New battery powered hammers


I was tempted to buy one of these the last time I was at HD.
Has anyone tried one and what did you think of it? I can think of some pratical uses ie: beteween studs and one handed nailing.
Jim
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wrote:

One what? Don't be shy on details.
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Oren wrote the following:

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Bill
In Hamptonburgh, NY
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wrote:

Given all these details I vote against " battery powered hammers"!
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Master Betty wrote:

Palm nailers attached to an air compressor work well.
If the one you saw plugged into the wall, it would probably be equivalent. But batteries? Nah...
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wrote:

That reminds me of an ancient torture device that is seen in too many places...

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I've seen ad's for them too... looks like another gimmick to separate you from your money. Along the same lines as battery operated adjustable wrenches.
Erik
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A Yankee girl bought Bubba a "battery operated adjustable" wrench.
I laughed. Maybe she likes batteries.
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I got one, couple years back, for Xmas. Cute gadget.
--
Christopher A. Young
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On 3/27/2010 7:44 PM, Oren wrote:

Was the adjustable wrench SAE or metric? :-)
Don
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It was probably adjustable to either; like those electronic micrometers that have a small digital display. Press a small button and it changes over! Remembering that one inch is pretty well 25 mms. One can convert in the head, although thinking in 64ths is a bit of a tussle; along these lines, below, done on a calculator! One 64th = 0.4 mm. One 32th = 0.8 mm. One 16th = 1.6 mm. One 8th = 3.15 mm. One 4th = 6.3 mm. One half = 12.6 mm. One inch = 25.2 mm. Twelve inches = 302 mm. Four feet = 1210 mm. Eight feet = 2419 mm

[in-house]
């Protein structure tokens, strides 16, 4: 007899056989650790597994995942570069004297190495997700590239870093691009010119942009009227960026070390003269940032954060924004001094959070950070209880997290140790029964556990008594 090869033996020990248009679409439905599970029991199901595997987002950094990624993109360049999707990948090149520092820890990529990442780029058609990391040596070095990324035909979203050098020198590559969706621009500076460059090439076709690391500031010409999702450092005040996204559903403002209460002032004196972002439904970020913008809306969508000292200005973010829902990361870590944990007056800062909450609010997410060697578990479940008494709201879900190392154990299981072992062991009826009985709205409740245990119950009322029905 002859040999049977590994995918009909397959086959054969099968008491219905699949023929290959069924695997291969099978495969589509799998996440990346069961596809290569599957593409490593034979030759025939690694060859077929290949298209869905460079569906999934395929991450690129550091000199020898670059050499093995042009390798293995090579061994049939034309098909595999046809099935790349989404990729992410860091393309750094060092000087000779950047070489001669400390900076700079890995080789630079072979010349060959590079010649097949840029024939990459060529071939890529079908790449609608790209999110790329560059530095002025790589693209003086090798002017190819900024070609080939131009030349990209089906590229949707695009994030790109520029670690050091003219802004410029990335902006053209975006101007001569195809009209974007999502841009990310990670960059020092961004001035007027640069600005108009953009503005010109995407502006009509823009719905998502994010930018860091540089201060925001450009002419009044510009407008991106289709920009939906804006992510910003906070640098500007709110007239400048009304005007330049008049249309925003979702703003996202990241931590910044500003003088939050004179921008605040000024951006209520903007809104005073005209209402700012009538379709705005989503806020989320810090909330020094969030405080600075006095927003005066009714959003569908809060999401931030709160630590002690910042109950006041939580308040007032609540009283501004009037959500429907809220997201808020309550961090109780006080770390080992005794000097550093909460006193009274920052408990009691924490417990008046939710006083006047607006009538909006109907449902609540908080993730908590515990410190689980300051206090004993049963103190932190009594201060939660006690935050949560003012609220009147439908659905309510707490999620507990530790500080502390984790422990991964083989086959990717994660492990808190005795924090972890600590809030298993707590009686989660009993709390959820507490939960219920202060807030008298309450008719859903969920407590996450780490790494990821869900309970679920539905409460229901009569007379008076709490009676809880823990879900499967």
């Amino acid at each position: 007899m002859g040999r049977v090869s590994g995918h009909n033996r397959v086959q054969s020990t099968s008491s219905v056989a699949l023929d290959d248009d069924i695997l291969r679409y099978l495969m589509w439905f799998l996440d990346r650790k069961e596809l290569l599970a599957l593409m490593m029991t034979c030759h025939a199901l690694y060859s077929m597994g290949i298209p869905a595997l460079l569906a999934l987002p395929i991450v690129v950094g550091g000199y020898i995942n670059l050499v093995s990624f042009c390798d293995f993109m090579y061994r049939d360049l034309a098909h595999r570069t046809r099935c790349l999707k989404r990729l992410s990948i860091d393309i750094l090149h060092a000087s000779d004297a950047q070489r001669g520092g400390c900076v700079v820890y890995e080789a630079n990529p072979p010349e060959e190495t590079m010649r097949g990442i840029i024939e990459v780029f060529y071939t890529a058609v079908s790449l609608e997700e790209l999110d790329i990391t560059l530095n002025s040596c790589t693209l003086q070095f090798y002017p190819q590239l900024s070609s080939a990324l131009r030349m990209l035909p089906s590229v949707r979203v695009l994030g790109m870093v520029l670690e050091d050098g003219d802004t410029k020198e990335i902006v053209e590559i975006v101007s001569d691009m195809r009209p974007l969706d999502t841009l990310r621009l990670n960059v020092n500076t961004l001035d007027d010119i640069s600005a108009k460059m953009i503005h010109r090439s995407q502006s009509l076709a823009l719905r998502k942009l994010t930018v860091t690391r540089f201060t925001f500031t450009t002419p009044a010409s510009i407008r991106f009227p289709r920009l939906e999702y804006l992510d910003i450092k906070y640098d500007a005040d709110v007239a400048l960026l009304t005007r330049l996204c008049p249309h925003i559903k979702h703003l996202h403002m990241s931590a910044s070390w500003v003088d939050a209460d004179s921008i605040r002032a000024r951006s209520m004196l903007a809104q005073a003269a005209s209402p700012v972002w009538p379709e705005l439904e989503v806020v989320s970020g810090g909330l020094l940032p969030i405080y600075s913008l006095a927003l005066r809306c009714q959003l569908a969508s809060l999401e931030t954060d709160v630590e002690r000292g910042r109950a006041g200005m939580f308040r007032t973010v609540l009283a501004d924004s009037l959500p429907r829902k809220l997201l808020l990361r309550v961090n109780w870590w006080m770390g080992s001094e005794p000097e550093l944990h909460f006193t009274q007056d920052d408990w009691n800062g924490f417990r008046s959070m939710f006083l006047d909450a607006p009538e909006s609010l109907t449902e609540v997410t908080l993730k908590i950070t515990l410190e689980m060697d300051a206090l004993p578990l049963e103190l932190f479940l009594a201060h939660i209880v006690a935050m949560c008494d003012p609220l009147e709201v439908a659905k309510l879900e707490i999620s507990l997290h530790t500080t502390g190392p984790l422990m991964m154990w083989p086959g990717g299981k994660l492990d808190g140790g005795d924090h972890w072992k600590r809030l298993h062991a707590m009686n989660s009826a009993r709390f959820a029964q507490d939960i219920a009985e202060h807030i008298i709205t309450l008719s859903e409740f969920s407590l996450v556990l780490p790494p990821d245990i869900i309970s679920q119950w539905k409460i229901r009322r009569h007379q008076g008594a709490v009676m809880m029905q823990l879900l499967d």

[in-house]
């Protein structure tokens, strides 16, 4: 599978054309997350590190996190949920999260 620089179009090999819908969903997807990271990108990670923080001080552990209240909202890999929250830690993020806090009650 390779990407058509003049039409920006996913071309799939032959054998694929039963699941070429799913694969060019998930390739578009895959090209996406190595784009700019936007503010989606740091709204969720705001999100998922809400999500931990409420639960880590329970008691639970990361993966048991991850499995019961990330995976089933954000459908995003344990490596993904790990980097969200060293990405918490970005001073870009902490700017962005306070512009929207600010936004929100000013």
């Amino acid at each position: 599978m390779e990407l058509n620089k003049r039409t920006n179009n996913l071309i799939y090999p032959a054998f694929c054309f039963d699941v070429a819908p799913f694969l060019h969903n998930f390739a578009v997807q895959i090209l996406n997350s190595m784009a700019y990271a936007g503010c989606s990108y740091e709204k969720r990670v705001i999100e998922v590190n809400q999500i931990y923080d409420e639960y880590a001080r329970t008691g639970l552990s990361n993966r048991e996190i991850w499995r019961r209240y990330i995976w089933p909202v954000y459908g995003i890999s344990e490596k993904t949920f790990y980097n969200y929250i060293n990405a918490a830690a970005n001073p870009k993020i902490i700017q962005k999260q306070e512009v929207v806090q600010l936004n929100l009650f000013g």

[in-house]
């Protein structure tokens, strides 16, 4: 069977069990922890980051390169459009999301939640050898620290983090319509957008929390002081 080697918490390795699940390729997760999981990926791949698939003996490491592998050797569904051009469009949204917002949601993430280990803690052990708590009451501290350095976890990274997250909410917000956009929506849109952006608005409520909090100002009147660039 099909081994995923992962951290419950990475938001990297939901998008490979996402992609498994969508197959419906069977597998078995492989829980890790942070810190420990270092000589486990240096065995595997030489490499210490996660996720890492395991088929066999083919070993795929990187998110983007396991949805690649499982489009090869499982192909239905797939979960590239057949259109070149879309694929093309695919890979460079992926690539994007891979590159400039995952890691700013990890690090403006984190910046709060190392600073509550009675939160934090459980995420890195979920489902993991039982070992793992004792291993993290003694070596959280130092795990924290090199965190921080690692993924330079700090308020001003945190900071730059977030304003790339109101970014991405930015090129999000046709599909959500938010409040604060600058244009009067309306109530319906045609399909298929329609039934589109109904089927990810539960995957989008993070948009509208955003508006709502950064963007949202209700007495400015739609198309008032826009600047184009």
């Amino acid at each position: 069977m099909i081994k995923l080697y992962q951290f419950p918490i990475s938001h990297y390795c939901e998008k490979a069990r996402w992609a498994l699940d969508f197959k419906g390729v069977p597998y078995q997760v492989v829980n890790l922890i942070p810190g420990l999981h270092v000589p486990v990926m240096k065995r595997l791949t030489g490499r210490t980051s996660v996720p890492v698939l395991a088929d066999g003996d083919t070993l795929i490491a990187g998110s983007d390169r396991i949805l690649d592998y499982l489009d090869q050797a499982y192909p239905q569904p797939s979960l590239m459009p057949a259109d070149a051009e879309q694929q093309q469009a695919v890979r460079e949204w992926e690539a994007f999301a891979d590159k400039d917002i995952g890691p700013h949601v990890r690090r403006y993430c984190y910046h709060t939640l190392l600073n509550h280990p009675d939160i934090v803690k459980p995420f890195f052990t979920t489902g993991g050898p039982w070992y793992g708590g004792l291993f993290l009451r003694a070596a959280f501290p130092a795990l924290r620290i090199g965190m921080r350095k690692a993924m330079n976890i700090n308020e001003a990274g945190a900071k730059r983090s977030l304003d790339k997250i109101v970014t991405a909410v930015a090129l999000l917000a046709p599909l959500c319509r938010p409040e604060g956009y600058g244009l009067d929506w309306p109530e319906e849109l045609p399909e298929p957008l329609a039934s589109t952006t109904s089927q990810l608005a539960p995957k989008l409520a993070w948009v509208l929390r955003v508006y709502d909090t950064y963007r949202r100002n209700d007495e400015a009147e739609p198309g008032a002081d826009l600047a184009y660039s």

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My adjustable wrench is both SAE and metric. It's a 10" adjustable wrench on one side and with just a flip it becomes a 250mm adjustable wrench. Good thing both sides are marked because I'd never remember which side was which. ;-)
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Master Betty wrote:

I can't wait for the CSI show where one is used as a murder weapon.
TDD
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Probably take two episodes.... one for the actual murder! ;)
nb
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Here it is folks!
(Be sure to watch the thumb hitting test in the video!)
http://www.popularmechanics.com/home_journal/tools/4299320.html
"Master Betty" wrote in message

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Master Betty wrote:

Oh, Betty!
Jon
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I actually own a Craftsman cordless hammer. Came as a gift, and to be honest, it is a pleasant surprise. In the real world of construction and remodeling, there are situations where swinging a hammer just isn't going to accomplish much except time wasted bending nails. A palm air nailer is nice (I own one), but its a PITA to drag a compressor into a crawl space or up on a roof for a quick job. This tool works nicely, and I will refute the PM finding on joist nails: my CH does them quite well. Slightly slower than a full framing hammer, but then there is no way to swing a FH putting in hurricane ties on trusses in old work. Again, holding a board, a nail and swinging a hammer needs three hands. The CH only takes two hands. Same with construction screws and impact drivers. Watch Mike Holmes Sunday nights on HGTV to see how the pros assemble framing. Nothing wrong with 20th Century tools and methods if your standards are low enough and you have lots of time.
Joe
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wrote:

There was an external usenet error this afternoon. It split your message and put part in the subject line.
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On 03/27/10 05:31 pm, Master Betty wrote:

I'll let you know after the one I just bought -- for $29 at HD -- is charged up and ready to go.
$29??? Yes, only $29. That's what the ryobitools.com Web site (click on Promotions) says. My local HD had them marked at $59 but, when confronted by the Web site, they sold it to me for $29 -- and printed the Web page for future reference.
The one disadvantage is that it's a 12v unit, so the batteries aren't interchangeable with the other Ryobi tools I already have.
Perce
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